Two for joy: Magpie of Mayfair serves up plates for sharing

At the second restaurant of James Ramsden and Sam Herlihy, of Hackney's Pidgin, diners can expect a similarly eclectic mix of British fare


Opening a restaurant can be a high-pressure endeavour at the best of times – add a weekly changing menu into the mix and the temperature rises to a whole new level. However, the gamble has undoubtedly paid off for James Ramsden and Sam Herlihy, founders of Hackney favourite Pidgin, which is yet to repeat a dish in the 100-plus weeks it's been open. The restaurant, which grew out of humble beginnings as a supper club, has garnered rave reviews and was handsomely rewarded with a Michelin star last year.

The duo has now spread their wings and headed to central London to open their second restaurant, Magpie. 'One of the frustrating things about changing the menu so often is that every Sunday night we have to kiss goodbye to another set of fantastic dishes,' explained Ramsden. 'So it's great to have Magpie where we can reintroduce some of those.'

While the new opening certainly retains the hallmarks of the creative, modern British cooking on which the original made its name, it comes with its own distinct identity. Indeed, the idea was in the making even before Pidgin became a bricks-and-mortar reality. 'There's a restaurant in San Francisco, State Bird Provisions, which I'd read about and always wanted to go to. It sounded really interesting – they were doing dim sum-style service but not doing dim sum food. I thought, that's such a cool idea, somebody should do it in London,' said Herlihy of its genesis. 'We felt like it was a bit ambitious as a first restaurant. We carried through the things we'd learnt doing a supper club into the first, and thought that would be a better starting point. So we'd been thinking about it for a few years.'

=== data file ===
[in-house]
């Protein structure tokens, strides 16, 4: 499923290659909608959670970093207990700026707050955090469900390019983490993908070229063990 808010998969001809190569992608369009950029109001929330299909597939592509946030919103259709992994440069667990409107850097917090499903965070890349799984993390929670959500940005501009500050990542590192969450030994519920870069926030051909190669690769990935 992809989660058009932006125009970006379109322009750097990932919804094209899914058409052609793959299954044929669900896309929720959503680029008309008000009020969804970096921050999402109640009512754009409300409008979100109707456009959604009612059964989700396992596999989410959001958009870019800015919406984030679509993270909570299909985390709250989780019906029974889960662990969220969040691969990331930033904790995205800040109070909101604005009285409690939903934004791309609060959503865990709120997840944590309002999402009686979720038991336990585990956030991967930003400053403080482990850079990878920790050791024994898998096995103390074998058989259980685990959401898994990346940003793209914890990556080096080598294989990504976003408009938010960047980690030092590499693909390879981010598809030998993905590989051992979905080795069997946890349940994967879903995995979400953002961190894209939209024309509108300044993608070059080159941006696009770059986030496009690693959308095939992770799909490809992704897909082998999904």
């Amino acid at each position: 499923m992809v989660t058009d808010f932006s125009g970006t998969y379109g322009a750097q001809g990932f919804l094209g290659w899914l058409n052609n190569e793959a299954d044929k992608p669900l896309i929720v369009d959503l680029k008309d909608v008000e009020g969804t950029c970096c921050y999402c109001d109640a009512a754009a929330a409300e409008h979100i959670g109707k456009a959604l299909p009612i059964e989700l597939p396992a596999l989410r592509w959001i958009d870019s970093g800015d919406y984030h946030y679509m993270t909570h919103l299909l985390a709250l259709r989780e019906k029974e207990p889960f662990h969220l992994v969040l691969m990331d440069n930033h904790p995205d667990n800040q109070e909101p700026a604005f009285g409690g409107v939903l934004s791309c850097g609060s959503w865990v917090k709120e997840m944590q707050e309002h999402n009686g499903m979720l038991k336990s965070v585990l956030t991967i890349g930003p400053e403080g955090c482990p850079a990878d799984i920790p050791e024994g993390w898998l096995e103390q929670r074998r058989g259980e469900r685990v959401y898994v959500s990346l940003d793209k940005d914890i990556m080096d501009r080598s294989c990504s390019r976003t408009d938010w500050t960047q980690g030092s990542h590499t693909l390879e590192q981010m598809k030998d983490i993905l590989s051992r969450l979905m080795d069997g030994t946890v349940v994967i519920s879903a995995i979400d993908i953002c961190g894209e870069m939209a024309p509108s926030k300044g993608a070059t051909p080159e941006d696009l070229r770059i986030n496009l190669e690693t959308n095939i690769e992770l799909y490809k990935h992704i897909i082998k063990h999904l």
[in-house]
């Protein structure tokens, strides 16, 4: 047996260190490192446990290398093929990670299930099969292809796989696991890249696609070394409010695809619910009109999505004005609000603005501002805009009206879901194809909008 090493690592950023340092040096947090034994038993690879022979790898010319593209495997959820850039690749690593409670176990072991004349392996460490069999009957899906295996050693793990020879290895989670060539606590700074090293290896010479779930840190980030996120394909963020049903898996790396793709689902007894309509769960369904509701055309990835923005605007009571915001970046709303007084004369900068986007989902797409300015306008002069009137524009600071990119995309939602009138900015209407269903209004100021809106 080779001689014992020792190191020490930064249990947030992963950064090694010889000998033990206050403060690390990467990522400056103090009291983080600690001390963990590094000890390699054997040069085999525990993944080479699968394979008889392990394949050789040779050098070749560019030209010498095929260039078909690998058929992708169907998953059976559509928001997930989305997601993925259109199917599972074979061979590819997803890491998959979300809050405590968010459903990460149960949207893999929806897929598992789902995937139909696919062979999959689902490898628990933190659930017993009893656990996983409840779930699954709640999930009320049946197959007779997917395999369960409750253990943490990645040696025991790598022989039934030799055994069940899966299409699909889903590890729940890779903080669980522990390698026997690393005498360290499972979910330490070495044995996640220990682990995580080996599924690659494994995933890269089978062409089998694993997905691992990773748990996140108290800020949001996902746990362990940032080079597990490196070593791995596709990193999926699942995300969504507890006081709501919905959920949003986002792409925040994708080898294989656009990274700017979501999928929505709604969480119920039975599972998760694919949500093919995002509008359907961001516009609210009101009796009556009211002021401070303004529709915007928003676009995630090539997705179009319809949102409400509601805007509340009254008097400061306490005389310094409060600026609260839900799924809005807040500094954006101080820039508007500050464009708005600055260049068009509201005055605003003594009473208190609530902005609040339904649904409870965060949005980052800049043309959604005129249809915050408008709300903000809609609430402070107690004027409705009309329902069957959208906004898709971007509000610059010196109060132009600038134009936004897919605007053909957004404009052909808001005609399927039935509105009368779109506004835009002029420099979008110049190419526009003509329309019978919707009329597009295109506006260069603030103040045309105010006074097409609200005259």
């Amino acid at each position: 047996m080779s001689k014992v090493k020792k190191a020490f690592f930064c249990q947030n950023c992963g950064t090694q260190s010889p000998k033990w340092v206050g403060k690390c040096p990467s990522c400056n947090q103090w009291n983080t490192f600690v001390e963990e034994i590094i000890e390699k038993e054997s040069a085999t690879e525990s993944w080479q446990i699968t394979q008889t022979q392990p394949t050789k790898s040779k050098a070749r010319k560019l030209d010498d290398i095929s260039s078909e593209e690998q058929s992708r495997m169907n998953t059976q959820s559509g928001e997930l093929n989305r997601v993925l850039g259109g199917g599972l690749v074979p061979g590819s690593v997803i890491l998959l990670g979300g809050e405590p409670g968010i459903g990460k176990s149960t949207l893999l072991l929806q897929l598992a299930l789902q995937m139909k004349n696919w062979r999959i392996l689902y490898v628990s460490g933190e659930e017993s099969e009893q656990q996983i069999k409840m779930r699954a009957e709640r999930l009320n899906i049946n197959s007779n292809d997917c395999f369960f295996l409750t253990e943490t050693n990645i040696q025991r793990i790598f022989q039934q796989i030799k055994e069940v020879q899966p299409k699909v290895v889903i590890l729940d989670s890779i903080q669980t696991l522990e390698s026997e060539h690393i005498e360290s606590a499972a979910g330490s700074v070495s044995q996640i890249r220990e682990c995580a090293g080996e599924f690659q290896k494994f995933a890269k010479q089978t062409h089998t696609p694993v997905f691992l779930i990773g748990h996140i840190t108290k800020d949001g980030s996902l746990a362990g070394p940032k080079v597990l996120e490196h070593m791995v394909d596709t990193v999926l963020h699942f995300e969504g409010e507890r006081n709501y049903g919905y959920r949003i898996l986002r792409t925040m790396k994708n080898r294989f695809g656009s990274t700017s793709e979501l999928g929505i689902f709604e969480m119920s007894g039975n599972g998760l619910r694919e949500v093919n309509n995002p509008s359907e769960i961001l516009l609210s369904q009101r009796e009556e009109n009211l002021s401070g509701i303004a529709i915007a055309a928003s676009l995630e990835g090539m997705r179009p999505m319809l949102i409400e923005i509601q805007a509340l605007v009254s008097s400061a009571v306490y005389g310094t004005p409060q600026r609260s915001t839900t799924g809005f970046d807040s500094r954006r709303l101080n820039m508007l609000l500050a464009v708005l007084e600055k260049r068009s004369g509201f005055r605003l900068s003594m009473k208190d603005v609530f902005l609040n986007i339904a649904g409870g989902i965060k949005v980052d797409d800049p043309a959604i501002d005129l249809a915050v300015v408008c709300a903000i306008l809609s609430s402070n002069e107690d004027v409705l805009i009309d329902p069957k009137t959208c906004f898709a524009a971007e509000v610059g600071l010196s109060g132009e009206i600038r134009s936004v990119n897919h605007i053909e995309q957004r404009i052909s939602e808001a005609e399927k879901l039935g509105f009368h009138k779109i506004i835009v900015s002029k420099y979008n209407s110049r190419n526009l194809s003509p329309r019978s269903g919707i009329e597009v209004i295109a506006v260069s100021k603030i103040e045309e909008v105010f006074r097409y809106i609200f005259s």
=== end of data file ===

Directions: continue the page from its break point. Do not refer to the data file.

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Diners are presented with a trolley of cold dishes, before a tray of hot ones are circulated. There's also a small a la carte menu that can be ordered directly from the kitchen. Not only allowing you to eat with your eyes, it also sets out to solve the age-old quandary of small plates – judging how much, and when, to order. 'With sharing plates, more often than not you put in an order and you're told quite abruptly by the server that the food will come when it's ready, which makes perfect sense for the kitchen because they don't have to wait until you've finished one course before sending the other,' said Ramsden. 'So having trolleys come to the table, and then trays, and having things you can order from the kitchen when you like, means all the control is back in your hands… Really you can pace your own meal, which often you can't do.'

This mode of service extends right down to the drinks list. Alongside a fully stocked bar, the trolley is back, loaded with pre-mixed cocktails developed by general manager Ajax Kentish, such as the Smoke off the Mountain, a rum-based Manhattan-style drink with peated whisky, and the I'm Jim Morrison I'm Dead, a mix of rye, oloroso, and cherry liqueur. There is also a big selection of wines available on tap.

'In a similar way to how we do the menus, we all put in ideas, and then Ajax has the difficult job of working out how to make those things work in a drink,' said Herlihy. 'We're about people being creative and talking about food, and Magpie is another opportunity to do that.'

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